Whilst immersed in fan activities, and working full time as a clerk in the London Stock Exchange, Temple continued to sell stories to the magazines. An early classic, and one which has remained his best known story, was “The Four-Sided Triangle” first published in Amazing Stories in November 1939. It’s a science-fiction romance that turns to tragedy and back to romance. The girl in the story, Joan, was based on Temple’s own girlfriend, Joan Streeton, who became his wife on 16 September 1939, almost the same day that that issue of Amazing Stories was released. That original story, which was later expanded into a novel and subsequently filmed, leads off this collection.
Another of Temple’s early stories, also included in this volume, is “The Smile of the Sphinx”, which considers the extraterrestrial origins of cats. The story is set in and around Woolwich, where Temple had been born (in 1914), though he grew up in nearby Eltham. Eltham was also the home of the writer Edith Nesbit, author of The Railway Children, Five Children and It, and much else. Temple could remember buying apples from her when he was very young.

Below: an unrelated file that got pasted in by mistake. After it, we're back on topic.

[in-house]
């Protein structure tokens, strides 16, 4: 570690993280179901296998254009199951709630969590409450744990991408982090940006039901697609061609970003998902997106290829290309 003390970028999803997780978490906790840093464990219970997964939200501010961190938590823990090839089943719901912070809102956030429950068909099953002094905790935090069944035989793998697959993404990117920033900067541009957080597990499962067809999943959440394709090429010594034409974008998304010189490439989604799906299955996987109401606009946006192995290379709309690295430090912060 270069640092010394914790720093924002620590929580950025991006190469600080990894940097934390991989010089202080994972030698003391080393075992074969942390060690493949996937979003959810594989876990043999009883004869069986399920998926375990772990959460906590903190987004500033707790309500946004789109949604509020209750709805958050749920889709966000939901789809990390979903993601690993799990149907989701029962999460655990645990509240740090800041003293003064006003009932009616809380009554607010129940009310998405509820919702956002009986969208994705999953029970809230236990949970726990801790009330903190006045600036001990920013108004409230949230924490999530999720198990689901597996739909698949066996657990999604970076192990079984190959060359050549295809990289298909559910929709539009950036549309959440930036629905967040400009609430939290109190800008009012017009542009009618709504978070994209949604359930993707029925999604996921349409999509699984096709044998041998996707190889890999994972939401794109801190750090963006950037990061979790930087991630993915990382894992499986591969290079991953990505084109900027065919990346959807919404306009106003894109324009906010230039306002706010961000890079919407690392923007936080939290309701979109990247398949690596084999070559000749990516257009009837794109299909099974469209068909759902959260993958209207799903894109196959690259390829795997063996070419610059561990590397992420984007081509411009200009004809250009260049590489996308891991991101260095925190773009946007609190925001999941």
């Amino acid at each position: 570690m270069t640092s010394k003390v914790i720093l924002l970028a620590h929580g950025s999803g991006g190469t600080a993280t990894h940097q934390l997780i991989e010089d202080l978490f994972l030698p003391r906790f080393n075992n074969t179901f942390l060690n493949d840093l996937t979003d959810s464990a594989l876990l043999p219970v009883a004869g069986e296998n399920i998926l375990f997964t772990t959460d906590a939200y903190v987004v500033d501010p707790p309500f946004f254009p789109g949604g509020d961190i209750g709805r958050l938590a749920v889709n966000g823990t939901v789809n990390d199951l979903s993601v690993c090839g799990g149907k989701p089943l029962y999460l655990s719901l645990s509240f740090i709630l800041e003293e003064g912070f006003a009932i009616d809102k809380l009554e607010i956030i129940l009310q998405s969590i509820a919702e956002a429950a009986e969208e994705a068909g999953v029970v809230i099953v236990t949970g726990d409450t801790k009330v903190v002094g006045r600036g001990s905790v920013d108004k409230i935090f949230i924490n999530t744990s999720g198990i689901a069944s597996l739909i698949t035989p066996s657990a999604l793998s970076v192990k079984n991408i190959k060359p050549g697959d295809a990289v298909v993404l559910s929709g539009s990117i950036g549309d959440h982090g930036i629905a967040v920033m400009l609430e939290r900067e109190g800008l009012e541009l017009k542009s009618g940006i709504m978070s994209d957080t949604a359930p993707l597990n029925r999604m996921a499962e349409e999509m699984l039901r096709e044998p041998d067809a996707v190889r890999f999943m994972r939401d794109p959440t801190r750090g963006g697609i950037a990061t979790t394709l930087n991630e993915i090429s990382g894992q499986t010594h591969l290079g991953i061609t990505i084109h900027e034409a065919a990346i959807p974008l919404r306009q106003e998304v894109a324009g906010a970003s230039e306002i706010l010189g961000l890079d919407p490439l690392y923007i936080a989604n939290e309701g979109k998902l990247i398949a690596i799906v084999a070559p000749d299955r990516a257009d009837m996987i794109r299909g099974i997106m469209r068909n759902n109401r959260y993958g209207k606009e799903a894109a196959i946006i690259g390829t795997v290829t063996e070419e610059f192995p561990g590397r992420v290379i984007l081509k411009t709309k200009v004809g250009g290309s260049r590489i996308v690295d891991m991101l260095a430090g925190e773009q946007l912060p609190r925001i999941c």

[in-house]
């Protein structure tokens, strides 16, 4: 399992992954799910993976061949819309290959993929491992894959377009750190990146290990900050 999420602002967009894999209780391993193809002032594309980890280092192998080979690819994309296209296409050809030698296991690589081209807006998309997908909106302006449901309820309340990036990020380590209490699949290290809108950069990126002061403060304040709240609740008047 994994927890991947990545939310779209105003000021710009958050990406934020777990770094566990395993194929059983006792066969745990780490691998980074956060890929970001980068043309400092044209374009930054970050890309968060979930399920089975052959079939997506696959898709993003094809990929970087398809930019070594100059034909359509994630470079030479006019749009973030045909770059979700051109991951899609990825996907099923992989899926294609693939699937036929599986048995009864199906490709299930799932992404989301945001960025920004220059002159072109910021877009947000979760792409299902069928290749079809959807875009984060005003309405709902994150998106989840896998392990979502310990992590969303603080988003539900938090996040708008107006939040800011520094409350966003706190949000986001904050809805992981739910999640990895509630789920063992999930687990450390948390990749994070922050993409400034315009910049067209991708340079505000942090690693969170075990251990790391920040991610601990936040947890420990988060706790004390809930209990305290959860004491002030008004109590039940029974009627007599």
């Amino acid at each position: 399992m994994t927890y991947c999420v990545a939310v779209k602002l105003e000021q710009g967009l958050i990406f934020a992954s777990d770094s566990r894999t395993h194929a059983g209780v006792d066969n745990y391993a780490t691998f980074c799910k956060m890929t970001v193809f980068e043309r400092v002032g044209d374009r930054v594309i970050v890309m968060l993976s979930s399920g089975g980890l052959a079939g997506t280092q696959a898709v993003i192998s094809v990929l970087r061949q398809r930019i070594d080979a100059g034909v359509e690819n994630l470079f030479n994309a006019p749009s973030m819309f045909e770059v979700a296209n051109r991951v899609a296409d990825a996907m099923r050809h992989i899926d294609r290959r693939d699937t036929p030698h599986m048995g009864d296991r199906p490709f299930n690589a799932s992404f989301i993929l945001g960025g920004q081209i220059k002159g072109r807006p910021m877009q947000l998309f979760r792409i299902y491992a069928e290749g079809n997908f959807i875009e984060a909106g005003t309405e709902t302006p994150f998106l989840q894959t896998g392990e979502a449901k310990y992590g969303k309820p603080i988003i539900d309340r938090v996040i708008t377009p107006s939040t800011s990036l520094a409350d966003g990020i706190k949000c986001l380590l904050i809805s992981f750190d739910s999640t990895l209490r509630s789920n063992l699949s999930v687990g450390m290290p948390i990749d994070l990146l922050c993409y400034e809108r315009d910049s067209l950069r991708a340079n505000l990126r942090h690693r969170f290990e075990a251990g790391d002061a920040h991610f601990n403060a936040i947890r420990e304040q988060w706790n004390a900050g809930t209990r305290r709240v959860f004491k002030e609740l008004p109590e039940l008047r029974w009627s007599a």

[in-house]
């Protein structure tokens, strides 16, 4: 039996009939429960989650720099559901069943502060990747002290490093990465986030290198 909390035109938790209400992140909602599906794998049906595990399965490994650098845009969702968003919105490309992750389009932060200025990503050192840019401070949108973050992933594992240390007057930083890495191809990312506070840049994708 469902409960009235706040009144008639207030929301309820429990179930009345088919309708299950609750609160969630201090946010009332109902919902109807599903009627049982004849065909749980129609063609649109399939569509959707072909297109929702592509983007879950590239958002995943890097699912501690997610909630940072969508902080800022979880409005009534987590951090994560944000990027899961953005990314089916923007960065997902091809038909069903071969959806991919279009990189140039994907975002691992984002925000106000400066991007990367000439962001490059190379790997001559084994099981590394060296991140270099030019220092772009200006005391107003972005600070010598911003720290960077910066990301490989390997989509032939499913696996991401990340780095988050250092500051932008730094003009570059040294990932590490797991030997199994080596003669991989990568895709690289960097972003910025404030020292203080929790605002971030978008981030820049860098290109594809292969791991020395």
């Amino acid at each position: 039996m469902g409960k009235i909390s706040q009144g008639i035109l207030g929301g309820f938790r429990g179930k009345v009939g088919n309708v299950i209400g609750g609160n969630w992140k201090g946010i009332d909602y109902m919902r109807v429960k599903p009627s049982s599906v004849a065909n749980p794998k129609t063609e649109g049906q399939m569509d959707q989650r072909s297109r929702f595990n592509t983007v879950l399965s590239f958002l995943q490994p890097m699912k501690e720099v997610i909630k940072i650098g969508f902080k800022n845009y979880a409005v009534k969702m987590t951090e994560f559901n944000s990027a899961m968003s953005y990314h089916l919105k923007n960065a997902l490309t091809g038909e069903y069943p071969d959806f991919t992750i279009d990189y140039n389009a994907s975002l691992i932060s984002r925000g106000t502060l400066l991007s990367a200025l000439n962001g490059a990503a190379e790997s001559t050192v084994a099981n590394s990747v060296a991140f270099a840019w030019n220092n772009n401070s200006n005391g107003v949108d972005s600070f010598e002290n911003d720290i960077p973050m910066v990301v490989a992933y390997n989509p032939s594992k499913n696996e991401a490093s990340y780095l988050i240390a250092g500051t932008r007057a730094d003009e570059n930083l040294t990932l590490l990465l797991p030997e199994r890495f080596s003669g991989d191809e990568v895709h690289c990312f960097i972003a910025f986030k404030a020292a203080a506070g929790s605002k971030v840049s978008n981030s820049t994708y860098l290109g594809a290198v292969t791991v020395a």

Temple’s early writing career was cut short by the outbreak of the Second World War. His wife Joan and new baby Anne were evacuated to Cornwall during the Blitz, which was fortunate as the London Flat was bombed a few months later. Temple was called up for military service and became a signaller in the Royal Artillery. He saw action throughout North Africa and Italy, including at the Anzio beachhead. He continued to write, producing the novel version of The Four-Sided Triangle whilst he was in service in North Africa. He lost the first half of the manuscript during the Battle of Takrouna in Tunisia in April 1943 and had to start all over again.
After the War, Temple became the one of the reliable cornerstones of the growing edifice of British sf. He resigned from the Stock Exchange in 1950 in order to write full time but it was still a difficult period to survive solely from a writing income and he returned to work, though he had another attempt at freelance writing in 1961. During his career he produced eleven novels and over a hundred short stories, plus a range of other works including a copious amount of fan journalism. Almost up to his last days he continued to send in long, usually humorous but sometimes caustic letters to amateur magazines, notably Richard E. Geis’s The Alien Critic (also titled Science Fiction Review).